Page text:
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Restaurant Resource Center

Knife Care & Maintenance for Chef's Knives & Other Cutlery

Knives or Knife Sets? Get the Best Tools for You

Acquiring a knife set enables you to have a selection of blades, each honed to a specific purpose. Like a quiver full of arrows, this puts you at the ready for whatever target chef assigns—be it turning potatoes, boning fish or butterflying legs of lamb.

Spend Strategically

Cost is often a major factor when purchasing knives or a knife set. “I rarely ever see people buy a set, because most young cooks have no money when starting out,” says executive chef Timothy Fischer of Crystal Springs Resort in Hamburg, NJ. “However, if done right, and with some guidance from your chef on what you will be doing in the kitchen, you can find a better deal sometimes.”

Fischer does caution against buying “a set with a bunch of knives that you won't be using.” All cooks need good chef's knives, of course. But a cook in a steakhouse doesn't need an oyster knife, for example, or a meat cleaver in a vegan restaurant. Learn more about different types of knives.

Getting the Right Fit

Cost isn't your only consideration. Perhaps even more important is the knife's fit. “It should feel like an extension of your hand,” says Charles Ramseyer, culinary director of research and development at Tai Foong USA in Seattle, WA. Too large and it becomes unwieldy; too small a handle or too heavy a blade, and it causes hand fatigue. “There's a natural rocking motion that takes hold when chopping,” he says. “You want to make sure your fingers don't get knocked against the cutting board, so the shape and size of the handle makes a difference.”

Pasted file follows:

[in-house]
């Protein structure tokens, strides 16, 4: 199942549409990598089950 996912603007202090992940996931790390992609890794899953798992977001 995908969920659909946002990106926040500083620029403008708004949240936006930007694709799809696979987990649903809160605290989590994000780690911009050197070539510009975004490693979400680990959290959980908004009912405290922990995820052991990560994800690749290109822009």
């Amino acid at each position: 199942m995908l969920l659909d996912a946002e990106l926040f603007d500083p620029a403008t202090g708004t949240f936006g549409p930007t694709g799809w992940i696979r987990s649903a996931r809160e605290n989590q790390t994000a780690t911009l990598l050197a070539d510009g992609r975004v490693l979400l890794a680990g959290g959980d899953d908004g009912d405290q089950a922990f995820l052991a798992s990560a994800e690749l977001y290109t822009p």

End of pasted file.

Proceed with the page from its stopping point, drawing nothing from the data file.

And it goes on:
When you're shopping, try out a number of knives for their feel and functionality. Chop some veggies, mince some ginger and section some citrus. Once you've found several brands that work for you, compare costs and choose individual knives or a knife set best suited to your work, your hand and your wallet.

What's Your Skill Set?

As you gain skills in the kitchen, you update your résumé accordingly—you should do the same with your knives. The blades you use fresh out of culinary school won't be satisfactory to a seasoned cook. Upgrading your knife set, or one or two particular knives, is a natural progression as you learn new skills or focus on specific types of work, like fileting fish or butchering meat.

“More and more, knives are so personal,” says Hugh Acheson, chef/owner of 5 & 10 and The National in Athens, GA, as well as Empire State South in Atlanta, GA. “Chefs are artisans, and, like a fine wood worker, they want quality tools to match their skill level.” He admits to being partial to hand-forged Japanese knives, though he recognizes they might not be practical for everyone. You can spend thousands of dollars on hand-forged blades. Luckily, modern manufacturing techniques produce stamped knives of exceptional quality and lower price.

Stay Sharp

Don't forget about the maintenance of your investment. Many sets include a knife sharpener (or steel), but if yours doesn't, or you're buying an individual blade, add a sharpener to your shopping list. Keeping your knives sharp is critical to their performance—and yours. Learn more about caring for your cutlery.

Anne Nisbet has spent her career working with chefs in restaurants, catering and event production, absorbing their tips, tricks and tales along the way. She is the culinary director for the International Pinot Noir Celebration in McMinnville, OR, where she lives and dreams of some day having chickens and honeybees. You can find her at Google +Anne Nisbet.

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